Amazon is an undeniably dominant force in retail, especially in the age of COVID-19. But the online giant’s legal woes are just heating up.
Following two years of antitrust probes in both the U.S. and European markets, E.U. officials are finally on their way to bringing charges against the company for attempting to squash e-commerce rivals by using abusive tactics, the New York Times reported Friday. Formal accusations against the company could materialize within weeks.
Sources close to the case said regulators have seized upon Amazon’s practice of using data collected from its third-party sellers—responsible for more than half of the marketplace’s revenue—to bolster its own private-label product offerings.
U.S. and E.U. officials have been cracking down on massive tech conglomerates in recent years, as these players have amassed a disproportionate amount of control over the online economy. European Commissioner Margrethe Vestager, who leads antitrust enforcement and digital policy, is also looking into Apple and Facebook’s practices, the Times reported.
The U.S. Justice Department, Federal Trade Commission and Congress have been investigating Amazon, Apple, Facebook and Google since July.
In September, former Amazon coders confirmed the existence of an algorithm that boosted the company’s private-label products to the top of the marketplace’s search results while obscuring competitors. One month later, the House Judiciary Committee released a previously unseen document from the company revealing its use of “aggregated data” from third-party sellers to inform the strategy of its overall business.
Amazon denied the claim in a memo shortly thereafter, insisting that it does not use individual seller data to influence the launch, sourcing or pricing of private-label products.
Last month, however, Amazon CEO Jeff Bezos was called by the House Judiciary Committee to clarify those denials. In May, Democratic legislators said they suspected the company of lying to Congress about its strategy to launch brands and products that compete with those being sold by others on its site. Bezos was threatened with a subpoena if he fails to comply.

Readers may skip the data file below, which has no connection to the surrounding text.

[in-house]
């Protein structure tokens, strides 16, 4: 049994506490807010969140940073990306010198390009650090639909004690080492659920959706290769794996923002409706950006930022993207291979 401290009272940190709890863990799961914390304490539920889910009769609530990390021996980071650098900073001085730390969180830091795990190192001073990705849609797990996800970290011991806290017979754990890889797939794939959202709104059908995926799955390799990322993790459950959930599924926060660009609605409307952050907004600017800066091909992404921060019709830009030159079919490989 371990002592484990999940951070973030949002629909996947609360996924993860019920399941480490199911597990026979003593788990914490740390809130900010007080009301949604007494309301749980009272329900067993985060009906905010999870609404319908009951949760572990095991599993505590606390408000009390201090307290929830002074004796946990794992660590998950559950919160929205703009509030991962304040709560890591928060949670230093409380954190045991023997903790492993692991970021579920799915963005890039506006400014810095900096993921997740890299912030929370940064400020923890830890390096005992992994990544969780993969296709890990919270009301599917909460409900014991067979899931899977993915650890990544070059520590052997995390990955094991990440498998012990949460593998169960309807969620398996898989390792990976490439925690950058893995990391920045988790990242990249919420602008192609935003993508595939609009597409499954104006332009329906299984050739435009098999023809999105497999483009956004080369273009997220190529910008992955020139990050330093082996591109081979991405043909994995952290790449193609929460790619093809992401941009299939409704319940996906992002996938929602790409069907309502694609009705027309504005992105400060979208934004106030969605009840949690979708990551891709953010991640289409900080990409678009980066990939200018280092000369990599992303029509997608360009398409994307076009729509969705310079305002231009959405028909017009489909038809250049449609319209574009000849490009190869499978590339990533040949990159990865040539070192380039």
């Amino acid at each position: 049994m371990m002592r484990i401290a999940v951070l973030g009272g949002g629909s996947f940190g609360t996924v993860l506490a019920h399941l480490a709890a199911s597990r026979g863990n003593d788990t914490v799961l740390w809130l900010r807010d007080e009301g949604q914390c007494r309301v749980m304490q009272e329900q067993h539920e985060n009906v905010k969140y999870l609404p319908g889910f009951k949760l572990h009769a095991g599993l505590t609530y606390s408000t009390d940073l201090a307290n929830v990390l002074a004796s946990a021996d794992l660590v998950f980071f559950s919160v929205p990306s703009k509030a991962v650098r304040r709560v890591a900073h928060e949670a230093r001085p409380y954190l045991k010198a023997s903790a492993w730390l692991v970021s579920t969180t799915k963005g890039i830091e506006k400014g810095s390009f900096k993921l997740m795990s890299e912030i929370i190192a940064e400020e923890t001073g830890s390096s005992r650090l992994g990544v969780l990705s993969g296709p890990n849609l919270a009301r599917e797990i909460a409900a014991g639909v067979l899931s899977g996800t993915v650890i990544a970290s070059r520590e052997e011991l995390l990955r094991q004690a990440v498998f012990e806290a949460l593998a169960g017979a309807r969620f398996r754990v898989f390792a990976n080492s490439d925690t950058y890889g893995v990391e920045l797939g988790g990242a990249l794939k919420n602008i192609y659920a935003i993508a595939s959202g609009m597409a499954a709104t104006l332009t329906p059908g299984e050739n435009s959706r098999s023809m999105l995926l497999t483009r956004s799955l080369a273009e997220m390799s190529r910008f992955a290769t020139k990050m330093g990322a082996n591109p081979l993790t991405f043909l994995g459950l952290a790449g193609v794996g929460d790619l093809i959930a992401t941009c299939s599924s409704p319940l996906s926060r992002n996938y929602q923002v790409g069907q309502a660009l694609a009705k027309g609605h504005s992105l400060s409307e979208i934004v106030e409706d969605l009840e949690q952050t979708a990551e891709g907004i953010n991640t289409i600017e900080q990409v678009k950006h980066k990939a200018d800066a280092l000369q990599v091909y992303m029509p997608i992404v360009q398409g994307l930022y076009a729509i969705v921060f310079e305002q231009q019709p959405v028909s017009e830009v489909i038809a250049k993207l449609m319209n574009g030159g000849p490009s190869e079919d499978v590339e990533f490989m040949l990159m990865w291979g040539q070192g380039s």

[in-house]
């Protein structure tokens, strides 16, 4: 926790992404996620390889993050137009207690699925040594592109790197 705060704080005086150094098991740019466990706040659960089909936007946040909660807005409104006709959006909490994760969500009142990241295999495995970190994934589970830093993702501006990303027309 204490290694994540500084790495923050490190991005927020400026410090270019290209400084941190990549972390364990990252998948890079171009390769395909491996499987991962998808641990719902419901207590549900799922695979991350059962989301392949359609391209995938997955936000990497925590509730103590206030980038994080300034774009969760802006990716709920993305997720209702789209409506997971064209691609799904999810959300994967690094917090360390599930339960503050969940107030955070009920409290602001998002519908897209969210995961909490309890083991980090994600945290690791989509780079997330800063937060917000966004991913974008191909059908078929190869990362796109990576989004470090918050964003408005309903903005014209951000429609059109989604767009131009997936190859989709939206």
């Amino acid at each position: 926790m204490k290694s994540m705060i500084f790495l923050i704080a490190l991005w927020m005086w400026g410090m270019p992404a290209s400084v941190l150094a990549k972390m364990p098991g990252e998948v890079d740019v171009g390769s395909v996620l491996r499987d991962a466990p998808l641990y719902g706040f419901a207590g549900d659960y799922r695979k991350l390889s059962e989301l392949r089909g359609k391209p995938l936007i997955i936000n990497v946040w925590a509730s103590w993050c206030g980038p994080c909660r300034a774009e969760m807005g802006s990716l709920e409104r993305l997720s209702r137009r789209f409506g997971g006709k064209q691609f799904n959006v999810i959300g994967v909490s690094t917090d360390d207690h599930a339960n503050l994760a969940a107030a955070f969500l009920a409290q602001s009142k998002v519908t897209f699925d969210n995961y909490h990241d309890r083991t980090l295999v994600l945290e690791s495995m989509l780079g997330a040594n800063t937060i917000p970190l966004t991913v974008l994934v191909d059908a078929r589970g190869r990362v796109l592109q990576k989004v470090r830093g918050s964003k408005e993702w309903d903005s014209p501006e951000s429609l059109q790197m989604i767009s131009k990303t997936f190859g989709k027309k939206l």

The Amazon big boss has rankled U.S. lawmakers in recent months, refusing to answer calls from senators asking him to take responsibility for the company’s treatment of its employees in the wake of the coronavirus outbreak.
In March, after the first Amazon warehouse worker was diagnosed with COVID-19 at a Staten Island distribution center dubbed JFK8, Senators Cory Booker (D-N.J.), Bob Menendez (D-N.J.), Bernie Sanders (I-Vt.), and Sherrod Brown (D-Ohio) penned an open letter to Bezos demanding he address reports that staff were continuing to hold stand-up meetings that violated social distancing protocols, along with allegations that cleaning supplies were lacking at many of the company’s facilities.
Shortly after the worker’s positive diagnosis, Amazon workers at JFK8 staged a walkout protesting the company’s lack of responsive action to keep them safe on the job. Protest organizer and management assistant Chris Smalls was fired swiftly and denigrated in a now-notorious recording of an Amazon internal strategy meeting.
The move angered both local and national lawmakers, who criticized Amazon for its retaliation against the whistleblower. New York City Mayor Bill De Blasio called for an inquiry into the company’s actions, and state attorney general Letitia James weighed in on the “disgraceful” firing as well.